This means that the files that are in the locations in which you saved content to and are named as you named your files (e.g., TLCL.pdf), do not actually contain your files’ content: they just point to the place where the actual file content resides.

This sounds weird, and like an unnecessary complication of things. But we will get to why this is relevant and useful shortly. First, however, where exactly are the contents of the files you created or saved?

The start of the link path is ../.git. The section Create a dataset contained a note that strongly advised that you to not temper with (or in the worst case, delete) the .git repository in the root of any dataset. One reason why you should not do this is because this .git directory is where all of your file content is actually stored.

But why is that? We have to talk a bit Git-annex now in order to understand it1.

When a file is saved into a dataset to be tracked, by default – that is in a dataset created without any configuration template – DataLad gives this file to Git-annex. Exceptions to this behavior can be defined based on

  1. file size

  2. and/or path/pattern, and thus for example file extensions, or names, or file types (e.g., text files, as with the text2git configuration template).

Git-annex, in order to version control the data, takes the file content and moves it under .git/annex/objects – the so called object-tree. It further renames the file into the sequence of characters you can see in the path, and in its place creates a symlink with the original file name, pointing to the new location. This process is often referred to as a file being annexed, and the object tree is also known as the annex of a dataset.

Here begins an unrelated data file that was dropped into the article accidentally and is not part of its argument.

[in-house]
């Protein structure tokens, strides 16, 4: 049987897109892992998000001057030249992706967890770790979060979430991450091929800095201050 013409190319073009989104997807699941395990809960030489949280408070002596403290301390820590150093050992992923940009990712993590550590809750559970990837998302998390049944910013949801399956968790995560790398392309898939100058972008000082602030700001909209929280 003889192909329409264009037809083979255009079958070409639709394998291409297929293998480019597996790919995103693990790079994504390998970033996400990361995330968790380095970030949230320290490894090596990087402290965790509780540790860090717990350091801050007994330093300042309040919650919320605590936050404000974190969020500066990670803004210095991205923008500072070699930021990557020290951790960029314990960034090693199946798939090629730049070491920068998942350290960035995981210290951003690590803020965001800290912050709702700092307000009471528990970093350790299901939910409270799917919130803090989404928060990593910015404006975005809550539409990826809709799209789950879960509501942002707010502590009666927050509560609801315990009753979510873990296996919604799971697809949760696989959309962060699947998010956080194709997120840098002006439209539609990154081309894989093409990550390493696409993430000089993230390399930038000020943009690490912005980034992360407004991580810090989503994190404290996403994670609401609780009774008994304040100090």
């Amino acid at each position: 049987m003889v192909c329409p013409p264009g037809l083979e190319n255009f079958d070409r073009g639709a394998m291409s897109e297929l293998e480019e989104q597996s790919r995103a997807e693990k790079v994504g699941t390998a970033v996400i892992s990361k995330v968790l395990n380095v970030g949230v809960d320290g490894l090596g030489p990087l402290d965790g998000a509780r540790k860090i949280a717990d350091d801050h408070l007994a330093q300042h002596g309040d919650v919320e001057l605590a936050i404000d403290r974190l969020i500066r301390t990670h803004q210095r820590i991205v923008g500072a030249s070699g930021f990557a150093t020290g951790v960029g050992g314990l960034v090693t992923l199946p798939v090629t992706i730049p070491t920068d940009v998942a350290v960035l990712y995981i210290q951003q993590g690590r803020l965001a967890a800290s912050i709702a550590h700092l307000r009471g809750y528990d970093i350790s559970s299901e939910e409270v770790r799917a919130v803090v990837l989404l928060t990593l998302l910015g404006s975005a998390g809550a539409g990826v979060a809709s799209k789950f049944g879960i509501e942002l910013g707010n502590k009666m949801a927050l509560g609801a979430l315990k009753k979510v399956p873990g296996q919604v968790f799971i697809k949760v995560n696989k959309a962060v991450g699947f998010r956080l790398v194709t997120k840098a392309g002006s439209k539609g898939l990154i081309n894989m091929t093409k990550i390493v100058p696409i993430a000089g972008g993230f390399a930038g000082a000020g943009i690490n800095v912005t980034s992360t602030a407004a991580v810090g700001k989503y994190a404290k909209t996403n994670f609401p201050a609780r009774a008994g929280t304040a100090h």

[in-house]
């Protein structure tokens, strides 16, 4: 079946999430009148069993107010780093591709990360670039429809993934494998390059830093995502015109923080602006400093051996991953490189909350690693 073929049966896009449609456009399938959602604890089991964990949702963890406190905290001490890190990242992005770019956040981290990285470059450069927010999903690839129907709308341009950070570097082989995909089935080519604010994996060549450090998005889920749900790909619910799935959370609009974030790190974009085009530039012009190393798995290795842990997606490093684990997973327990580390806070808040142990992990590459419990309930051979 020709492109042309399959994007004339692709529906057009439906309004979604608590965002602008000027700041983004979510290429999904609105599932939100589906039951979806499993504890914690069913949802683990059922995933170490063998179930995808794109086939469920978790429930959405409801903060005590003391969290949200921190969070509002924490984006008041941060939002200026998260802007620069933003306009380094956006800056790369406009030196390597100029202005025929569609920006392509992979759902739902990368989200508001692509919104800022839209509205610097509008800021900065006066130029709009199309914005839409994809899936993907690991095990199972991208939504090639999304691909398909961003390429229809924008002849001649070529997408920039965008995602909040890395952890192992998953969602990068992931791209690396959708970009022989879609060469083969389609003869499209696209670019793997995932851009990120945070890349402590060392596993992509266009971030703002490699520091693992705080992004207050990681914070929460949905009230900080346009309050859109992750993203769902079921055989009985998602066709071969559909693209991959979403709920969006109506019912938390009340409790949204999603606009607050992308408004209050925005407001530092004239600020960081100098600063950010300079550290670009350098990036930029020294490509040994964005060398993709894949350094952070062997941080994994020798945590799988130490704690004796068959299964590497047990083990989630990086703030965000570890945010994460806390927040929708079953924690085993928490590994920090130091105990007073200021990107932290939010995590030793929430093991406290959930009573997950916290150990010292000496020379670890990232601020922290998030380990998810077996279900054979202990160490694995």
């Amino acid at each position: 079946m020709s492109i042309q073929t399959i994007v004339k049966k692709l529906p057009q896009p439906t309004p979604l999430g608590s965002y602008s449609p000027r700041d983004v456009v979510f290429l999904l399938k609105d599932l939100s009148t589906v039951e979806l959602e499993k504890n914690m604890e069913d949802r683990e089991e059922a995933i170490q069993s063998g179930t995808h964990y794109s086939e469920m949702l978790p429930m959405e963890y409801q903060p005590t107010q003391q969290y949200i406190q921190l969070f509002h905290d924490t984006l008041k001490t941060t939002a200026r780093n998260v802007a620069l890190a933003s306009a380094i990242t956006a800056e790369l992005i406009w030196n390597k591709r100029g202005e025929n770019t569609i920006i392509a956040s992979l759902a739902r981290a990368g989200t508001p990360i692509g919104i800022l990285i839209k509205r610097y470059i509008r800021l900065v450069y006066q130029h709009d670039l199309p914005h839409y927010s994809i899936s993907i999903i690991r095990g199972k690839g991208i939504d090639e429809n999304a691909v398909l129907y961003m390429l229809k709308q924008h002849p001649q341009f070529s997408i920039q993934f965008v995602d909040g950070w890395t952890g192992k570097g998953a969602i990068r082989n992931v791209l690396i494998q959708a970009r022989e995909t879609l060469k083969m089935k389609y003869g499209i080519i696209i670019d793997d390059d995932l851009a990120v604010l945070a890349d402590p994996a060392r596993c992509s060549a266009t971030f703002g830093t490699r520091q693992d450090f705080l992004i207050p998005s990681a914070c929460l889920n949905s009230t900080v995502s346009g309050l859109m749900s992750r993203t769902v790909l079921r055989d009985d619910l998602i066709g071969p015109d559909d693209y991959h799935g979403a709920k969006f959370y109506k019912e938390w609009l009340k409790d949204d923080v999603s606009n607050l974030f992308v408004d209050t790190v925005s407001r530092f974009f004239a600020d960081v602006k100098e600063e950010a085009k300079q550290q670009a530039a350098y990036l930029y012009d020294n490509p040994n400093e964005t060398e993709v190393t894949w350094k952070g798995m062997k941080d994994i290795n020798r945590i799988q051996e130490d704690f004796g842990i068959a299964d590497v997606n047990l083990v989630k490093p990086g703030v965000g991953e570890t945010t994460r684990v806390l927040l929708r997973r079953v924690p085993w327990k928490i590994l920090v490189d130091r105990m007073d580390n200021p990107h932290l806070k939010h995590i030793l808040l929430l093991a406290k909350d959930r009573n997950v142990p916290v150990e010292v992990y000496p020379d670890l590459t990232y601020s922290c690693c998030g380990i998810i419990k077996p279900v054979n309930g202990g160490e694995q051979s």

For a demonstration that this file path is not complete gibberish, take the target path of any of the book’s symlinks and open it, for example with evince <path> (Note: exchange evince with your standard PDF reader).

evince ../.git/annex/objects/jf/3M/MD5E-s2120211--06d1efcb05bb2c55cd039dab3fb28455.pdf/MD5E-s2120211--06d1efcb05bb2c55cd039dab3fb28455.pdf

Even though the path looks cryptic, it works and opens the file. Whenever you use a command like evince TLCL.pdf, internally, your shell will follow the same cryptic symlink like the one you have just opened.

But why does this symlink-ing happen? Up until now, it still seems like a very unnecessary, superfluous thing to do, right?

The resulting symlinks that look like your files but only point to the actual content in .git/annex/objects are small in size. An ls -lah reveals that all of these symlinks have roughly the same, small size of ~130 Bytes:

$ ls -lah
total 20K
drwxr-xr-x 2 adina adina 4.0K Nov 12 15:05 .
drwxr-xr-x 7 adina adina 4.0K Nov 12 15:05 ..